Rutgers University researchers are sharing many unique reagents through Kerafast, including cyclic diguanosine monophosphate, exocyst complex antibodies and a CD44CR1-GFP reporter plasmid. Scientists across the globe have used these materials to accelerate their research—and the Rutgers Office of Research Commercialization has played a key role in making that possible.
Rutgers licensing manager Dr. Shan Wan worked with Kerafast to establish the licensing agreement that allows Rutgers researchers to share their reagents via the Kerafast platform. She also coordinates with Kerafast to add Rutgers principal investigators and their research materials to the program.
Throughout this process, Dr. Wan has noted several benefits of working with Kerafast, including “finding a home for unique materials, skipping the time-consuming material transfer agreement process for faculty and providing some financial reward.”
We spoke with Dr. Wan to learn more about her role in the technology commercialization process. In addition, she shared some of her insights about the challenges and trends currently impacting the tech transfer field. See below for her interview and then review the full list of Rutgers University reagents available via the Kerafast website.
1. What is your role at the Rutgers Office of Research Commercialization? What is a typical day like in your position?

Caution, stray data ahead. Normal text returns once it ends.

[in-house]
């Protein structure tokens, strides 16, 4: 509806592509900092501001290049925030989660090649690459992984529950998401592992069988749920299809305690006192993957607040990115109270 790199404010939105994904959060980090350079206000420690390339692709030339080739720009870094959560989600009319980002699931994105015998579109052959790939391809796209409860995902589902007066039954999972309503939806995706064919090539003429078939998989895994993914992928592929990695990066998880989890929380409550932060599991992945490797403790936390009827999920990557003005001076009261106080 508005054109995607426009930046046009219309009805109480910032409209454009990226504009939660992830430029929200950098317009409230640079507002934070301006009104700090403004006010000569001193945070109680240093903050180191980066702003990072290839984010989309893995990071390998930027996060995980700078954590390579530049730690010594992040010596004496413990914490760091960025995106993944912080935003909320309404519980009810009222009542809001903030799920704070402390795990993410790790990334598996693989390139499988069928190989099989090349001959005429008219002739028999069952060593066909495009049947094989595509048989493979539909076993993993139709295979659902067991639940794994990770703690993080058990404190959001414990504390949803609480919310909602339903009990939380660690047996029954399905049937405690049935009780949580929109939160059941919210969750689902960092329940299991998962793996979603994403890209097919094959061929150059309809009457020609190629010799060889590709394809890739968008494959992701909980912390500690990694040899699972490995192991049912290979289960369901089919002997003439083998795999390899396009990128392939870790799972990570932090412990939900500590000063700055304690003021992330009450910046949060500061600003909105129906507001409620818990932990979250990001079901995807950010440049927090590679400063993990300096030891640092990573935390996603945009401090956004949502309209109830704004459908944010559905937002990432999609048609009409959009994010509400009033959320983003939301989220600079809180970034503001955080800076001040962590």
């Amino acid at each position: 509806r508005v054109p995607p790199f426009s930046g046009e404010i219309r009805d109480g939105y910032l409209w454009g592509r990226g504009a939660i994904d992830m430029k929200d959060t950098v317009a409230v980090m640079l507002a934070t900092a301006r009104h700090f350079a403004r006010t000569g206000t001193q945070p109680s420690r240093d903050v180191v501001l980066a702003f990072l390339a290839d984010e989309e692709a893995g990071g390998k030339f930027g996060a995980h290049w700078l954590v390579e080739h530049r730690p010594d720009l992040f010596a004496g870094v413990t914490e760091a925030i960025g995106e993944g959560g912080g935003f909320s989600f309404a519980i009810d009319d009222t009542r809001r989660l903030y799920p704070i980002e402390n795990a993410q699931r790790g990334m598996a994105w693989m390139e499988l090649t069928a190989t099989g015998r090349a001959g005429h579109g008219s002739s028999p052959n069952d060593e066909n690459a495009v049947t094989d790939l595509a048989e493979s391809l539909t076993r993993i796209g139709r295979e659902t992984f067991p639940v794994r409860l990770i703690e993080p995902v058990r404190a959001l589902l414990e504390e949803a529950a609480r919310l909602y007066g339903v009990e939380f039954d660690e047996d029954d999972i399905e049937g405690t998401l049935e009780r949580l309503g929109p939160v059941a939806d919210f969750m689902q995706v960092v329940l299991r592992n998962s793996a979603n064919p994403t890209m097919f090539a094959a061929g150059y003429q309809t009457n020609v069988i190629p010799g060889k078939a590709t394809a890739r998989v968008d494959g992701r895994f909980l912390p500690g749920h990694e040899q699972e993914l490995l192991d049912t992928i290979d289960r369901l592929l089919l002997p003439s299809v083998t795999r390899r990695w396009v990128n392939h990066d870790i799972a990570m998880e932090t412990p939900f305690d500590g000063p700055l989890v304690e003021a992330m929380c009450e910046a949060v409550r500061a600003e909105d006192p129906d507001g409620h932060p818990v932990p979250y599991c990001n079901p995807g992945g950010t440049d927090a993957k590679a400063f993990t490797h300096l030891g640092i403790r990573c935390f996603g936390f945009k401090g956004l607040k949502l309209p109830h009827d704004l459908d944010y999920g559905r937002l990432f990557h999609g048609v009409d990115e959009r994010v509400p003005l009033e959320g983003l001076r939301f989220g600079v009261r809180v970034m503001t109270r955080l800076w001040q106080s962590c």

I am a licensing manager at Rutgers managing approximately 200 active technology dockets in the fields of biomedical and life sciences. About 30% of my time is spent on assessing incoming invention disclosure to make patenting strategies, and another 30% of time is spent in deal making and licensing negotiations. In addition, approximately 20% of my efforts are used to deal with IP and triage issues at all stages, and the rest is spent on communications with faculty members about various issues and other miscellaneous work.
2. Why did you decide to pursue a career in technology commercialization? What do you enjoy about the field?
I enjoy the exposure to exciting technologies from different disciplines, and work on the commercial aspects to push a scientific discovery from bench side to hopefully the patients’ bedside.
3. What challenges are most often encountered when licensing life science technologies, and how do you work to overcome these obstacles?
Most of my technologies are very early stage, and there are usually huge gaps between what we have and what companies will ideally license. High risks are associated with the investment in patent costs of the early stage technologies. Thus, we try to: 1) educate faculty members about companies’ needs by bringing in business development people from large and small companies; 2) perform rigorous technology assessment and set the appropriate bar for patenting; 3) share assessment feedback with faculty to educate them about patentability and commercial opportunity; and 4) help out with funding opportunities (industry-sponsored research, SBIR/STTR, gap funding, etc.)
4. What is a recent trend in technology commercialization, and how has it affected your work?
One trend I noticed is that people are starting to realize that early stage university technologies may not all be suitable for licensing, and that research collaborations (industry-sponsored research, service agreements, etc.) may be a good way to bridge the gap and a good source of funding. As a result, licensing managers are talking to companies more about collaborations rather than direct licensing.